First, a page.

“Turning. . . to the rituals of Tenrikyo, if Tenrikyo were polytheistic and the names of the ten gods meant ten separate deities, there would then be ten separate shrines and worship would be performed ten times in ten places. If Tenrikyo had two gods, two kinds of worship would be offered; but we do not have ten or even two separate shrines or any way of worshipping any deity other than the one God. We can definitely say, therefore, that the ten names do not mean ten separate deities.”4

The argument here is that Tenrikyo is monotheist since there are no separate shrines, altars, or sanctuaries dedicated to each of the sacred names or “kinds of worship” dedicated to each: only the Jiba-Kanrodai is dedicated to God the Parent at the Main Sanctuary in Jiba and only one altar is dedicated to God the Parent in Tenrikyo kyōkai (“churches”) located across the world, and this has been the case throughout Tenrikyo history. (I imagine it would be argued that the altars dedicated to Oyasama and memories of deceased predecessors, i.e., the “Memorial,” are categorically different and are not considered “deities” in this sense.) This is a compelling argument in favor of showing Tenrikyo as monotheist. Nevertheless, Moroi sensei further writes:

“Although the author of The Religion of Divine Wisdom states that present-day Tenrikyo is monotheistic, we do not necessarily emphasize this fact. The God of Tenrikyo is God the Parent, but we do not attach too much importance to the oneness of God. We believe in God the Parent as the Parent whose action is Tsuki-Hi, which means oneness in duality. Therefore, if anyone asked whether Tenrikyo is polytheistic or monotheistic, we can only answer that, while Tenrikyo is monotheistic, it is not limited to monotheism. The way of thinking which divides religions into the two categories of polytheism and monotheism is itself open to criticism. This is only one way of thinking, and we must insist that God the Parent is a different concept which transcends such limitations; and that this idea of God in the original teachings has never been changed.”5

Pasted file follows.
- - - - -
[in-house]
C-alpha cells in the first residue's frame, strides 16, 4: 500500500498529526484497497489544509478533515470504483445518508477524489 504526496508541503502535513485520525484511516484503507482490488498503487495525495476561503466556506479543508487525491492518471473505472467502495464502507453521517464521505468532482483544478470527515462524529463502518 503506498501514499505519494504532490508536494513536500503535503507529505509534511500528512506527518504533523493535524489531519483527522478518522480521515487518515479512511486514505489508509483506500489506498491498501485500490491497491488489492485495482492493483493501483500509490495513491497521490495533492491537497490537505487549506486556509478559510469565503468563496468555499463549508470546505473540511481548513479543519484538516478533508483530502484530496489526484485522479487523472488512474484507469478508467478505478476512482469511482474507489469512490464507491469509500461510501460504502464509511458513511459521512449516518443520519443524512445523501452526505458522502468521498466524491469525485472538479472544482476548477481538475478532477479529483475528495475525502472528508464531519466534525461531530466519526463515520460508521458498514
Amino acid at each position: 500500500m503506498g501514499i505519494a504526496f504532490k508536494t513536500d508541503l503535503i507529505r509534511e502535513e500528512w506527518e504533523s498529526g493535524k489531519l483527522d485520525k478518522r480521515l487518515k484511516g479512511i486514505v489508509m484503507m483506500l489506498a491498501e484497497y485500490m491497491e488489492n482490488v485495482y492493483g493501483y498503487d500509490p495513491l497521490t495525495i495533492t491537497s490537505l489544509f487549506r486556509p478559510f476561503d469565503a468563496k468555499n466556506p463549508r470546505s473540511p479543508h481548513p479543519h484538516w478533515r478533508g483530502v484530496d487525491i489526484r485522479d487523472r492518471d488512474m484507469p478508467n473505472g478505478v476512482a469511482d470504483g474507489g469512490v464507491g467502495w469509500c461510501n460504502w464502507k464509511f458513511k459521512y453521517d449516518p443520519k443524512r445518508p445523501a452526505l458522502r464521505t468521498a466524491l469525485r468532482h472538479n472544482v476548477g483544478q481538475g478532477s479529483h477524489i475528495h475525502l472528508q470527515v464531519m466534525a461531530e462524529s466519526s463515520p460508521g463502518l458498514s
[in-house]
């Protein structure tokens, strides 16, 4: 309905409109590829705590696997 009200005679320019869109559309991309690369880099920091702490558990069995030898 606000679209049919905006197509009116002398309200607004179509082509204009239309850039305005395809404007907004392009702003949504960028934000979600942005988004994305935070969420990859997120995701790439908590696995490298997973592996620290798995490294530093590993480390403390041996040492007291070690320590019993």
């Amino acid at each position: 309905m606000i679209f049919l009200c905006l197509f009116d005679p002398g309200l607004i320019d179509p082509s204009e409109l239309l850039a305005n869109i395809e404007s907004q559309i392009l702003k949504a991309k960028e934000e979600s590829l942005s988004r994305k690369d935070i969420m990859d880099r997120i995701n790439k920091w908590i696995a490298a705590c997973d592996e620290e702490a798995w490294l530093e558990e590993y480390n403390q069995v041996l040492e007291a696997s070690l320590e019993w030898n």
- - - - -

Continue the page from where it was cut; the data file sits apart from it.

Moroi sensei makes an interesting point that monotheism in Tenrikyo is not necessarily emphasized so strongly, something that can be an important aspect in Japan, where traditionally, the mainstream religious worldview leans toward a multi-verse populated by a variety of kami and Buddhas.

I have come across literature on the Internet that suggests there is a contingent in Tenrikyo whose adamant theological stance is that Oyagami-sama (“God the Parent”) is not one God, but two, a divine couple, but I have yet to meet anyone who claims to belong to this contingent.

Moroi sensei also calls into question the practice of differentiating between “polytheistic” and “monotheistic” religious traditions. I will go out on a limb a little here and suggest that while there is a tendency for some Tenrikyo theologians to insist that God is ultimately “one,” the issue whether Tenrikyo is polytheistic or monotheistic (or “pantheistic” as it is asserted on Wikipedia), is, at the end of the day, not quite an important one to address in the tradition.

It can be argued that they just happen to be labels that were devised to distinguish one’s culture from others. It is also possible to attribute this lack of insistence or emphasis on Tenrikyo’s monotheism to how the Japanese value ambiguity and eschew clear-cut statements, but such is the nature of Tenrikyo theology as I am not aware of anything in Scripture that makes a compelling, conclusive case for Tenrikyo’s monotheism.

*Note: This post has been revised since its original publication.

**A comment on macrons that has nothing to do with the question that was asked:

I have added them in this post where I thought maybe they could be useful and because the text where I took Moroi sensei’s quotes from had them. This is the first post so far on where I have utilized them. I have a strange ambivalence toward macrons: surely, they are necessary in a technically sense to differentiate long vowels and short vowels when transliterating Japanese into roman letters. But I remember at one point where I thought to myself, “Enough!” since too many of them on one page annoys me with their pure anal-ity, if you will. So this comment is just a convoluted way of me saying that I am torn on the issue of using them at all. My academic training tells me I ought to use them where there are long-vowels; aesthetically, my intuition gives macrons a highly unenthusiastic “Meh.”


  1. “Critique on H. van Straelen’s The Religion of Divine Wisdom” in Tenrikyo: Its History and Teachings. Tenrikyo Overseas Mission Department, ed. Third printing, 1973: pp. 268–269.
  2. The Doctrine of Tenrikyo describes this as: “God gave a sacred name to each aspect of the complete providence and explained its workings.” I also would like to mention that, although the ten sacred names are Shinto-sounding, not all of them have corresponding equivalents in Shinto mythology. I have written about this in more detail in my second post in this particular thread at Tenrikyo Forum.
  3. Moroi later writes on p. 270 that “the Meiji doctrine was written by Shintoists.”
  4. Moroi, p. 269.
  5. Moroi, p. 270.